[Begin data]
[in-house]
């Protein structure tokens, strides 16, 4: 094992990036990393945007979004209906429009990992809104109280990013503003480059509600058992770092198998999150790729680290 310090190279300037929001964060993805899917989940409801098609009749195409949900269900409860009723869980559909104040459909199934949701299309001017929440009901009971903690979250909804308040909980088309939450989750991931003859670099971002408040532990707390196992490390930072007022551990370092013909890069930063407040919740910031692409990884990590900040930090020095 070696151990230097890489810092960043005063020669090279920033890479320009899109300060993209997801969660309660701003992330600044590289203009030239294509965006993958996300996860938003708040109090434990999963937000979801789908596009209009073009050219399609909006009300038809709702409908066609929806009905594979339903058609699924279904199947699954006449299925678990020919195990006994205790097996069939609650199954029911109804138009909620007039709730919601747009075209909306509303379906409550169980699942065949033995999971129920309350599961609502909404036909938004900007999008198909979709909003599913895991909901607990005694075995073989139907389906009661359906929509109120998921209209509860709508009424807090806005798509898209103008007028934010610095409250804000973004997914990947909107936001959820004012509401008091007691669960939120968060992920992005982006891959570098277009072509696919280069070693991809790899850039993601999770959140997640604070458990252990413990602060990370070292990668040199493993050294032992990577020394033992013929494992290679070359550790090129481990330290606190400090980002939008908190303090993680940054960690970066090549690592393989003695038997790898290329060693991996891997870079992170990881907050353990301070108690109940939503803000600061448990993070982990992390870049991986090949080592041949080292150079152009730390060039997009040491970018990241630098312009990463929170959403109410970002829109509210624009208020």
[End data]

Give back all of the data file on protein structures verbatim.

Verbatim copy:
[in-house]
């Protein structure tokens, strides 16, 4: 094992990036990393945007979004209906429009990992809104109280990013503003480059509600058992770092198998999150790729680290 310090190279300037929001964060993805899917989940409801098609009749195409949900269900409860009723869980559909104040459909199934949701299309001017929440009901009971903690979250909804308040909980088309939450989750991931003859670099971002408040532990707390196992490390930072007022551990370092013909890069930063407040919740910031692409990884990590900040930090020095 070696151990230097890489810092960043005063020669090279920033890479320009899109300060993209997801969660309660701003992330600044590289203009030239294509965006993958996300996860938003708040109090434990999963937000979801789908596009209009073009050219399609909006009300038809709702409908066609929806009905594979339903058609699924279904199947699954006449299925678990020919195990006994205790097996069939609650199954029911109804138009909620007039709730919601747009075209909306509303379906409550169980699942065949033995999971129920309350599961609502909404036909938004900007999008198909979709909003599913895991909901607990005694075995073989139907389906009661359906929509109120998921209209509860709508009424807090806005798509898209103008007028934010610095409250804000973004997914990947909107936001959820004012509401008091007691669960939120968060992920992005982006891959570098277009072509696919280069070693991809790899850039993601999770959140997640604070458990252990413990602060990370070292990668040199493993050294032992990577020394033992013929494992290679070359550790090129481990330290606190400090980002939008908190303090993680940054960690970066090549690592393989003695038997790898290329060693991996891997870079992170990881907050353990301070108690109940939503803000600061448990993070982990992390870049991986090949080592041949080292150079152009730390060039997009040491970018990241630098312009990463929170959403109410970002829109509210624009208020």